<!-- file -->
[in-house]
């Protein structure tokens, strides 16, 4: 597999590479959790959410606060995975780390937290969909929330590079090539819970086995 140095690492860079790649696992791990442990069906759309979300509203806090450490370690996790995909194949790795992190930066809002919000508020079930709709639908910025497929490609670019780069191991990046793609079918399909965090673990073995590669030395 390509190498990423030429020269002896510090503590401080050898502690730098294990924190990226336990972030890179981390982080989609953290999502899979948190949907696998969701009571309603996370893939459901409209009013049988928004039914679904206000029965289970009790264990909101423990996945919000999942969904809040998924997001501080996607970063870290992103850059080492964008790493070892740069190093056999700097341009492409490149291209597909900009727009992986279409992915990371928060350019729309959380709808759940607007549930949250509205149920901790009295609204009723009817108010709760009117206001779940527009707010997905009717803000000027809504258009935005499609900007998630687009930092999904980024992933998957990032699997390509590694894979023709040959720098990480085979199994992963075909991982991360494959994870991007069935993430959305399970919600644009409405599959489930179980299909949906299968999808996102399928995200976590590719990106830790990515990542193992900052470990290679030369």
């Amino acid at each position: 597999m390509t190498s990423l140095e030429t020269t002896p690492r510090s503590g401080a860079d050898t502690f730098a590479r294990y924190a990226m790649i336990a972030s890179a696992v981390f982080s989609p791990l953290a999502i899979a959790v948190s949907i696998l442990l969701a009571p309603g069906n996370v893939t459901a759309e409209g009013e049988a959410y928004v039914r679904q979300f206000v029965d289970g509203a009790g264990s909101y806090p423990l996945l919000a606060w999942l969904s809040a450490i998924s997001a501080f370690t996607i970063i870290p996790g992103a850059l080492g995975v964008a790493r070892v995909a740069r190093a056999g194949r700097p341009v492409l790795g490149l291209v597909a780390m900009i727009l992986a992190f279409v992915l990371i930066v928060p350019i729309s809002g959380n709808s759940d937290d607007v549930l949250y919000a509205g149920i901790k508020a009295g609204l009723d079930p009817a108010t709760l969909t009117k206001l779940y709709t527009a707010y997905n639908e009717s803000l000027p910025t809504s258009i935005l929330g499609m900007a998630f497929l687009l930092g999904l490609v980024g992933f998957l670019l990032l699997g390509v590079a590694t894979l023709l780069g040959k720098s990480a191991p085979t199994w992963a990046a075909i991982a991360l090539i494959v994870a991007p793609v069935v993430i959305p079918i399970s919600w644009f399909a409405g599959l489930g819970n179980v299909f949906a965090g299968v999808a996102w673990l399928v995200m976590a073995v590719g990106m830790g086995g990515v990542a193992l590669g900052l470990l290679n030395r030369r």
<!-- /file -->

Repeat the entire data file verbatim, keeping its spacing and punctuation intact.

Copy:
[in-house]
């Protein structure tokens, strides 16, 4: 597999590479959790959410606060995975780390937290969909929330590079090539819970086995 140095690492860079790649696992791990442990069906759309979300509203806090450490370690996790995909194949790795992190930066809002919000508020079930709709639908910025497929490609670019780069191991990046793609079918399909965090673990073995590669030395 390509190498990423030429020269002896510090503590401080050898502690730098294990924190990226336990972030890179981390982080989609953290999502899979948190949907696998969701009571309603996370893939459901409209009013049988928004039914679904206000029965289970009790264990909101423990996945919000999942969904809040998924997001501080996607970063870290992103850059080492964008790493070892740069190093056999700097341009492409490149291209597909900009727009992986279409992915990371928060350019729309959380709808759940607007549930949250509205149920901790009295609204009723009817108010709760009117206001779940527009707010997905009717803000000027809504258009935005499609900007998630687009930092999904980024992933998957990032699997390509590694894979023709040959720098990480085979199994992963075909991982991360494959994870991007069935993430959305399970919600644009409405599959489930179980299909949906299968999808996102399928995200976590590719990106830790990515990542193992900052470990290679030369």
């Amino acid at each position: 597999m390509t190498s990423l140095e030429t020269t002896p690492r510090s503590g401080a860079d050898t502690f730098a590479r294990y924190a990226m790649i336990a972030s890179a696992v981390f982080s989609p791990l953290a999502i899979a959790v948190s949907i696998l442990l969701a009571p309603g069906n996370v893939t459901a759309e409209g009013e049988a959410y928004v039914r679904q979300f206000v029965d289970g509203a009790g264990s909101y806090p423990l996945l919000a606060w999942l969904s809040a450490i998924s997001a501080f370690t996607i970063i870290p996790g992103a850059l080492g995975v964008a790493r070892v995909a740069r190093a056999g194949r700097p341009v492409l790795g490149l291209v597909a780390m900009i727009l992986a992190f279409v992915l990371i930066v928060p350019i729309s809002g959380n709808s759940d937290d607007v549930l949250y919000a509205g149920i901790k508020a009295g609204l009723d079930p009817a108010t709760l969909t009117k206001l779940y709709t527009a707010y997905n639908e009717s803000l000027p910025t809504s258009i935005l929330g499609m900007a998630f497929l687009l930092g999904l490609v980024g992933f998957l670019l990032l699997g390509v590079a590694t894979l023709l780069g040959k720098s990480a191991p085979t199994w992963a990046a075909i991982a991360l090539i494959v994870a991007p793609v069935v993430i959305p079918i399970s919600w644009f399909a409405g599959l489930g819970n179980v299909f949906a965090g299968v999808a996102w673990l399928v995200m976590a073995v590719g990106m830790g086995g990515v990542a193992l590669g900052l470990l290679n030395r030369r």